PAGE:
Emus are the second largest birds in the world and a fascinating species. Because I only found them in the wild in Australia and rarely kept in captivity, many people know little about these giant, fast-running birds. In the wild, they may sometimes have to travel long distances for food, but what do emus eat?
Read on to find an answer to the above question. We will also answer questions such as how often do emus eat, what predators do they have, and can emus be dangerous to people?
Facts about emus
Emu belongs to the group of flightless birds. Their bodies are too big and their wings, which are only about 20 cm long, are too small for flying. Instead of flying, they run fast. Emus can run as fast as 50 kilometers per hour. Here is a video of some emus running in the wild.
Emus are the second largest bird after ostriches. They can reach up to 190 cm tall and weigh 55 kg. They have bare skin around their face and neck which is blue-black. Emu chicks have black or brown stripes that help them camouflage from predators. As they grow, the plumage becomes shaggy and turns grey-brown.
Emus do not tweet. Instead, they make very low-pitched sounds, including deep rolling grunts and thumping or booming notes. The sound can be heard up to two kilometers away. They can occasionally be heard calling at night. To hear what an emu call sounds like, watch this video from Animal Sounds.
Where do emus live?
The only place where you can see wild emus is in Australia where they live on most of the mainland. Wild emus also used to inhabit Tasmania, but they were hunted to extinction by the early Europeans who arrived there. Recently, they have been reintroduced to Tasmania.
Emus prefer living on the open plains but they can also inhabit snowfields, forests, and savannahs. They are not usually found in rainforests of dry regions and they avoid highly populated areas.
There are about 625,000 to 725,000 wild emus in Australia. Elsewhere they are farmed for their meat, leather, and oil, which is rich in omega-3, omega-6, and omega-9 fatty acids.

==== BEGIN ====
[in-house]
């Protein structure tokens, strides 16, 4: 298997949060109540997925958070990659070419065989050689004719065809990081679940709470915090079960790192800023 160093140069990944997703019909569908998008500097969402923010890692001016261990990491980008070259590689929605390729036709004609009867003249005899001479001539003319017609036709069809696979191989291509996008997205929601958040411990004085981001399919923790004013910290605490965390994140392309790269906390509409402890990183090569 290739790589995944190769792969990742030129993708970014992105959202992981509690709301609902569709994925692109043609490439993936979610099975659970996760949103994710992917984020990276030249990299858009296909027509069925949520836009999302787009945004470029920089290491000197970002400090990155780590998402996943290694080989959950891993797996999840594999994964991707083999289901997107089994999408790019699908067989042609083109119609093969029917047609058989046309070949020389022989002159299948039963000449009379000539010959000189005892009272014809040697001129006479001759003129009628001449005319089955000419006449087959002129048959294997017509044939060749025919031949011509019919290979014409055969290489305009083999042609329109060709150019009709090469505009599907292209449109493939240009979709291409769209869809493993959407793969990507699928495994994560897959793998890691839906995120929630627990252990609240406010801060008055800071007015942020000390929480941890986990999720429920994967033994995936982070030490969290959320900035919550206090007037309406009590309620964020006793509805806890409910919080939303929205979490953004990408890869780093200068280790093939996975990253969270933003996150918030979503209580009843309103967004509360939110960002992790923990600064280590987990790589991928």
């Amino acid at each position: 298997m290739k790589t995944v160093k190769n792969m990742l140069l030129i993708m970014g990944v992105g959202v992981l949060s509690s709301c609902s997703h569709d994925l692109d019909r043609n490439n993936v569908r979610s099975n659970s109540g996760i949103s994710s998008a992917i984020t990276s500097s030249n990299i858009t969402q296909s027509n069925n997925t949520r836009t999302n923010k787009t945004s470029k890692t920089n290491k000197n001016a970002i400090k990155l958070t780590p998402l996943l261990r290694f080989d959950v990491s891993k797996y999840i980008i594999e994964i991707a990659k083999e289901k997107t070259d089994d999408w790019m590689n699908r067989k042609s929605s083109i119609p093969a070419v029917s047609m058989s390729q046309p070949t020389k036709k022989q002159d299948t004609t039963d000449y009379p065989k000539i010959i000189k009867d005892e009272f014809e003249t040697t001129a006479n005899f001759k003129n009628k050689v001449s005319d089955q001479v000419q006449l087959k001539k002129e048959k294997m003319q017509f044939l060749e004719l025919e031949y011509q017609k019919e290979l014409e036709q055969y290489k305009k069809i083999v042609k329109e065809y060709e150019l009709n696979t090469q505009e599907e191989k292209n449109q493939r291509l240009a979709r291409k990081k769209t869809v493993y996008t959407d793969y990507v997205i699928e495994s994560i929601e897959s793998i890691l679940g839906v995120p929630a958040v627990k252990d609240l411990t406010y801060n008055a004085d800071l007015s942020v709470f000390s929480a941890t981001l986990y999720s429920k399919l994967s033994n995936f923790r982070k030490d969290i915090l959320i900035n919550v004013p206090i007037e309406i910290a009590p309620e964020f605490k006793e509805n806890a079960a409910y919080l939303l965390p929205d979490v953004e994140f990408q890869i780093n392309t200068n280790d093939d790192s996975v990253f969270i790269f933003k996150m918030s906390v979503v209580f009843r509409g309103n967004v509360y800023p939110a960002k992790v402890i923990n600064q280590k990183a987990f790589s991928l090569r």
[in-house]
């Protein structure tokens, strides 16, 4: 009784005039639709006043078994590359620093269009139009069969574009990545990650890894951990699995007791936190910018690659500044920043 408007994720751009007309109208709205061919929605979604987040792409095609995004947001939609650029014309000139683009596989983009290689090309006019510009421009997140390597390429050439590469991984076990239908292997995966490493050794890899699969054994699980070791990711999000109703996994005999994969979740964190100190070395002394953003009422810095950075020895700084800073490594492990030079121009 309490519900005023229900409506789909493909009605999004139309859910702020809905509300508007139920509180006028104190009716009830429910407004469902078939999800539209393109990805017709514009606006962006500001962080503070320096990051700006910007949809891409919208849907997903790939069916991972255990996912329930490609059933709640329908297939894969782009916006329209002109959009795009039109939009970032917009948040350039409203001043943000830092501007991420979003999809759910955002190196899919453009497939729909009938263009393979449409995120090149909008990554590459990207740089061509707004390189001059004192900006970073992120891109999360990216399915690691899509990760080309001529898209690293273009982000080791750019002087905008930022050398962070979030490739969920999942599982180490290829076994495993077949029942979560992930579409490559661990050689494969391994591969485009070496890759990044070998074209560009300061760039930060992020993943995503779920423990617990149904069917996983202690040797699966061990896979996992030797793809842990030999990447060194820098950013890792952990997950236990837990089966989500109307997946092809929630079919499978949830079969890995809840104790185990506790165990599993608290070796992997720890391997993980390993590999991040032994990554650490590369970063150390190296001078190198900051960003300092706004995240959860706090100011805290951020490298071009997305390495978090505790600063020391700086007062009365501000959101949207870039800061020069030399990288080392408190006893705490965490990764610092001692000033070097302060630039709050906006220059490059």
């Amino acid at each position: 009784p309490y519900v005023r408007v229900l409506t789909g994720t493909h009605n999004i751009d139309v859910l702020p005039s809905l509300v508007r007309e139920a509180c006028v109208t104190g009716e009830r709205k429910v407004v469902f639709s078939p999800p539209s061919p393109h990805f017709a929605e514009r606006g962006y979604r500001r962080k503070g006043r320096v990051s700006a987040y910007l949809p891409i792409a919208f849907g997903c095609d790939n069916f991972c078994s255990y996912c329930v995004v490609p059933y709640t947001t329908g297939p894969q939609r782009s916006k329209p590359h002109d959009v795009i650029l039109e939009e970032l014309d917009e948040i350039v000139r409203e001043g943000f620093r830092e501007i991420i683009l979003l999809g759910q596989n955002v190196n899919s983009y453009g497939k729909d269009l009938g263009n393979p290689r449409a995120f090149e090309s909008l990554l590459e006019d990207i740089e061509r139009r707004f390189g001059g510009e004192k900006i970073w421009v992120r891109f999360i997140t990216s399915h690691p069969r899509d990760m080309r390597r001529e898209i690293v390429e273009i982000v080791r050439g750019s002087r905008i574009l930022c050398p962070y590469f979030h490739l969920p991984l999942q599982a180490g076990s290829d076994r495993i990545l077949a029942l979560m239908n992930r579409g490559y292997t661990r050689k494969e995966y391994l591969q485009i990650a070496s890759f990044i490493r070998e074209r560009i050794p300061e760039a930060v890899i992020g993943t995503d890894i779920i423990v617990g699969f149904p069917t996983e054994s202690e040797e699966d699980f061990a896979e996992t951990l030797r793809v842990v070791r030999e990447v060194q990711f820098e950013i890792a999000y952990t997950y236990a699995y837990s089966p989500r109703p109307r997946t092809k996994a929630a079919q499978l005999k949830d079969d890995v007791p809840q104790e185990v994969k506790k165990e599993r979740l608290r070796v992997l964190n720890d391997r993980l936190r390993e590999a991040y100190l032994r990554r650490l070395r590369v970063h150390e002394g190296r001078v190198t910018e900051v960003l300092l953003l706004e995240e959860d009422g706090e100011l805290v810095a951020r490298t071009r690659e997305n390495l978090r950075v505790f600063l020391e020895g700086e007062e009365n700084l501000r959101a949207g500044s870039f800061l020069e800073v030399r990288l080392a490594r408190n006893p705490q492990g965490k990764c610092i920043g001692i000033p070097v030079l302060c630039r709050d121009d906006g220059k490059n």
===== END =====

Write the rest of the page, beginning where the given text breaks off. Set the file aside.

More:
To learn more about emus, visit Bush Heritage.
What do emus eat?
Emus are foragers and omnivores, which means they eat both meat and plants. They also eat stones and we will explain shortly why, but first, let’s look at their less surprising diet.
Because emus have quite a high demand for protein (15%-20% of their diet). Because insects and arthropods are rich in protein, emus will eat almost any non-poisonous insect or arthropods they can find.
Other than meat, acacia, casuarina, and various grasses make up most of the emus’ plant diet. However, since the plants they can find varies depending on their habitat, they have been recorded to forage 43 different species that include seeds, fruits, and shoots.
Even though emus prefer to eat a lot to keep their energy up, they can go through starvation periods that can last for weeks. During times of drought, when there is scarce food, emus can lose up to 50% of their body weight while they travel hundreds of miles looking for water and food.
Food groups emus eat
- Arthropods and insects
This is the main source of protein for emus and it helps them to stay strong and develop stronger bones. Some insects emus like to eat include ants, beetles, caterpillars, grasshoppers, cockroaches, flies, and various larvae.
- Reptiles and mammals
Yes, emus will supplement their diet with baby reptiles and mammals such as rodents. They prefer insects and plant food but will eat anything available. Lizards are the easiest prey in this group because they don’t have parental protection.
Most of the time, the emus have an abundance of plants to eat except during drought when they might have to travel long distances in search of plants. They will eat seeds, fruits, fresh herbs, young shoots, and vegetables. They also like to eat the leaves from plants.
Their favorites to eat are Casuarina, a tree with slender, drooping twigs that bear tiny scale-like leaves, and acacia plants. Their preferred fruits include apricots and apples, and berries such as cherries and strawberries.
Emus will not eat dry grass with low nutritional value. Instead, they will look for fresh grass. Eating grass gives emus a boost of energy and strengthens their gizzards (the hind part of the bird’s stomach that is used for grinding food).